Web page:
Blue aconite is found in Nepal, Kashmir (northern India), Garhwal, Sikkim, and Bhutan at altitudes of 2,000 to 3,000 meters (Manandhar 1980,7*). It is a typical Himalayan plant and has even been observed growing at 3,600 meters (Polunin and Stainton 1985,5*). It is said to grow at altitudes as high as 4,500 meters (Pabst 1887, 7*).

    Vedic and later Sanskrit texts indicate that the root of this Aconitum species was already being used as an arrow poison in ancient India in early times (cf. Aconitum spp.). In contrast to their original use, these poison arrows were used not in the hunt but in warfare (Bisset and Mazars 1984, 19). In the Shushrutasamhita, the Ayurvedic writings of Shushruta (ca. 300 C.E.), Aconitum ferox is referred to as "vatsanabha."


    We know also at one point Lakshman was wounded by battle and in a death-like condition, and our beloved Lord Hanuman went to the Himalayas to find the herb to save them. Many others were struck down in a coma-like state, but the circumstances varied, in one case a weapon required one cure, yet another required a different cure. And it was not only poison arrows used in the battlefield of the Ramayana, but other more powerful ones.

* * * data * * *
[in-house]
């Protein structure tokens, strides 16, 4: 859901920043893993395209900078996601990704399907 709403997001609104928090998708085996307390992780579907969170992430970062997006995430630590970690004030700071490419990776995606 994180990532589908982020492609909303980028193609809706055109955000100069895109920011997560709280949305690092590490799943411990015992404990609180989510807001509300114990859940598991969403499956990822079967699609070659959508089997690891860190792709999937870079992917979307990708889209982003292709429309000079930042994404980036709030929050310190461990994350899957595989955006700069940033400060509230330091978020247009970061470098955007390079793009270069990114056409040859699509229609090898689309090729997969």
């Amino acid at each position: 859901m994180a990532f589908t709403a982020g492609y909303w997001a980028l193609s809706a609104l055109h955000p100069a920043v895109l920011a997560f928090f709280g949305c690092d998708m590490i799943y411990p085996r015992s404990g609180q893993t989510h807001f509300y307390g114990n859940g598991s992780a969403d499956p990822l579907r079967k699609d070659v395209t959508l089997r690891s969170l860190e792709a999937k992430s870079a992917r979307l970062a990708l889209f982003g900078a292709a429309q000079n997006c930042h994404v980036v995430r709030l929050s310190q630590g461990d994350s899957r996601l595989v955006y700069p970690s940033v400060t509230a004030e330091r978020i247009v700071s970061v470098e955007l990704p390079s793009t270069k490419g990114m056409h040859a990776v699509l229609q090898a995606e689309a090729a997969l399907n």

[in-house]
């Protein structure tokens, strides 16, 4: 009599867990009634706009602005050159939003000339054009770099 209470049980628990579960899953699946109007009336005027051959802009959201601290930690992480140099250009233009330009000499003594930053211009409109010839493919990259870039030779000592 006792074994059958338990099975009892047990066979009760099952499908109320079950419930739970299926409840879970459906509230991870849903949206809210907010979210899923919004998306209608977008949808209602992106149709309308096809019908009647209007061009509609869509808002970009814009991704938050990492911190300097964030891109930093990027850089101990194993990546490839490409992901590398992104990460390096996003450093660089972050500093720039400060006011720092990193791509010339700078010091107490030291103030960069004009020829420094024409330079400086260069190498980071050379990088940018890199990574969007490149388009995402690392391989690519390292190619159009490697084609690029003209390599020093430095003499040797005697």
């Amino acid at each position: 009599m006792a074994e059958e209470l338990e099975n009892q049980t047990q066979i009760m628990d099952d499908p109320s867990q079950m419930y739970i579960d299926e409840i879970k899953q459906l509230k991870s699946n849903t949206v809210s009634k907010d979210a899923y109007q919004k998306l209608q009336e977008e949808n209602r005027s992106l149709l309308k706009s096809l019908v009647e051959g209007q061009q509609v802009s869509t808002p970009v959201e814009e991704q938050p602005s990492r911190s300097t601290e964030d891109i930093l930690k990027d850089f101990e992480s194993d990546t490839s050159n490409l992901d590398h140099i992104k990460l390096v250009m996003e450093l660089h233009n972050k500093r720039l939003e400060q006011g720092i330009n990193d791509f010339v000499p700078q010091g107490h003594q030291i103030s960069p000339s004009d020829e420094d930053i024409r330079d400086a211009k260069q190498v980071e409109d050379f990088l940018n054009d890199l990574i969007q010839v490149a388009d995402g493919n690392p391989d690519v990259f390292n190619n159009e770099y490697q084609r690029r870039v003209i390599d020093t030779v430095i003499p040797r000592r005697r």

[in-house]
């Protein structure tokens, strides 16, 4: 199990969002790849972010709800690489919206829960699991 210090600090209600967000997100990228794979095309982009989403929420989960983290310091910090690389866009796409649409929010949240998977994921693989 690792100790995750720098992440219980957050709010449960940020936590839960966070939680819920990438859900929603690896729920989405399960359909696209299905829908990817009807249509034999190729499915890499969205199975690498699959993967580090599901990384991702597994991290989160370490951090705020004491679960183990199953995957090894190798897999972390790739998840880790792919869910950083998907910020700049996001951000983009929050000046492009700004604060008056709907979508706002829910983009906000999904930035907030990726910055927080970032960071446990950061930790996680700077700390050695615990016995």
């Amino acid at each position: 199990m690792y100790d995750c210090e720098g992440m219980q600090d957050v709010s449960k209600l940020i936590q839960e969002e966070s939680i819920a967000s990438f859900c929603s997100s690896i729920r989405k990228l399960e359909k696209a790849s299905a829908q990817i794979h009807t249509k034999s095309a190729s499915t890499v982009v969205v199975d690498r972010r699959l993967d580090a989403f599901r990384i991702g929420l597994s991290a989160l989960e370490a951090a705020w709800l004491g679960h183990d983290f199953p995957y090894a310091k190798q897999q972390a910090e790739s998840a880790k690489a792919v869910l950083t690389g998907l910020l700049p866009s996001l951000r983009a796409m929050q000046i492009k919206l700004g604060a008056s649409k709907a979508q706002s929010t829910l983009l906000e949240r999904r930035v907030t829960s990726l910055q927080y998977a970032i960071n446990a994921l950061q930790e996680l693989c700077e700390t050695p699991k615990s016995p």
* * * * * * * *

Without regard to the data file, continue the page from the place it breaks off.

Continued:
It is said Hanuman went to Dronagiri (Dunagiri, Mahodaya) in the Himalayas by the Valley of Flowers, to find the cure. One cure was the herb that is called Sanjeevani. Today Dunagiri is identified as located in the state of Uttarakhand in India where six small villages are found in the region located at a height of 2,400 meters or 8,000 feet above sea level. There is a Devi temple there known as Dunagiri Devi.

    Dunagiri proper itself is 2,290 m in the Himalaya, with a mountain that rises up to heights of 7,066 m one of the high peaks of the Garhwal Himalayas. From very early times places such Drongiri (Dunagiri), Badrinath, Kedarnath have been known as Soul of Gods (Devatma Himalaya) since these places are also the meditation spots (asanpeeth and sadhna-sthali) of many realized souls. Dunagiri or Drongiri is counted amongst one of the seven Kulparvats of the Purans. Jim Corbett Park is within driving distance.

    In the Valmiki version, four cures were sought and obtained from plants or herbs. One was to cure those stricken down by the arrows, called Vishalyakarini, "arrow remover".

    When struck with Aconite Monkshood of the Himalaya, the respiration slows and blood pressure synchronously falls to within 30-40 beats per minute, you can be partially alive but coma like but death will eventually come by asphyxiation.

    What is the cure for vatsanabha Aconite?